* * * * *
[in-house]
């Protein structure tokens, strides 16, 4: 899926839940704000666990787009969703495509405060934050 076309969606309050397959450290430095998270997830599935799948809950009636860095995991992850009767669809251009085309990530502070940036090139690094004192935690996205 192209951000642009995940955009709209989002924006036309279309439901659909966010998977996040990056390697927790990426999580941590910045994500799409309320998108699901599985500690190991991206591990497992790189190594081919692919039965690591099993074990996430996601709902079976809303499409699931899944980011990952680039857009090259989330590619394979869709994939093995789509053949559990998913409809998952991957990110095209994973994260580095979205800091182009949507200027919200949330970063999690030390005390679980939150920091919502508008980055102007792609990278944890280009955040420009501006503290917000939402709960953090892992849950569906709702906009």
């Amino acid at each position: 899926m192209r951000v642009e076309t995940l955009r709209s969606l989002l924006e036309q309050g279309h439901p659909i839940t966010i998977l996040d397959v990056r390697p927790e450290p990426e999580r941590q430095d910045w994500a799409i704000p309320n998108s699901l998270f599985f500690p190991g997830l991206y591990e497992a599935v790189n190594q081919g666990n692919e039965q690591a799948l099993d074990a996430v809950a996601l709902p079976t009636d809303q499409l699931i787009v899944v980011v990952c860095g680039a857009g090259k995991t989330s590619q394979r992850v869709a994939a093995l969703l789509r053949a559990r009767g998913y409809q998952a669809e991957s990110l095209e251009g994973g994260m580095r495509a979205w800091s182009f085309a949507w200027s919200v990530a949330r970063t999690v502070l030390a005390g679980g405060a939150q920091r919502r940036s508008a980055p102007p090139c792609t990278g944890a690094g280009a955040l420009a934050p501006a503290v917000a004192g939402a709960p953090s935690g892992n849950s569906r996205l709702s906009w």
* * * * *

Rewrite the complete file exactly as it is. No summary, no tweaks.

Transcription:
[in-house]
């Protein structure tokens, strides 16, 4: 899926839940704000666990787009969703495509405060934050 076309969606309050397959450290430095998270997830599935799948809950009636860095995991992850009767669809251009085309990530502070940036090139690094004192935690996205 192209951000642009995940955009709209989002924006036309279309439901659909966010998977996040990056390697927790990426999580941590910045994500799409309320998108699901599985500690190991991206591990497992790189190594081919692919039965690591099993074990996430996601709902079976809303499409699931899944980011990952680039857009090259989330590619394979869709994939093995789509053949559990998913409809998952991957990110095209994973994260580095979205800091182009949507200027919200949330970063999690030390005390679980939150920091919502508008980055102007792609990278944890280009955040420009501006503290917000939402709960953090892992849950569906709702906009």
């Amino acid at each position: 899926m192209r951000v642009e076309t995940l955009r709209s969606l989002l924006e036309q309050g279309h439901p659909i839940t966010i998977l996040d397959v990056r390697p927790e450290p990426e999580r941590q430095d910045w994500a799409i704000p309320n998108s699901l998270f599985f500690p190991g997830l991206y591990e497992a599935v790189n190594q081919g666990n692919e039965q690591a799948l099993d074990a996430v809950a996601l709902p079976t009636d809303q499409l699931i787009v899944v980011v990952c860095g680039a857009g090259k995991t989330s590619q394979r992850v869709a994939a093995l969703l789509r053949a559990r009767g998913y409809q998952a669809e991957s990110l095209e251009g994973g994260m580095r495509a979205w800091s182009f085309a949507w200027s919200v990530a949330r970063t999690v502070l030390a005390g679980g405060a939150q920091r919502r940036s508008a980055p102007p090139c792609t990278g944890a690094g280009a955040l420009a934050p501006a503290v917000a004192g939402a709960p953090s935690g892992n849950s569906r996205l709702s906009w």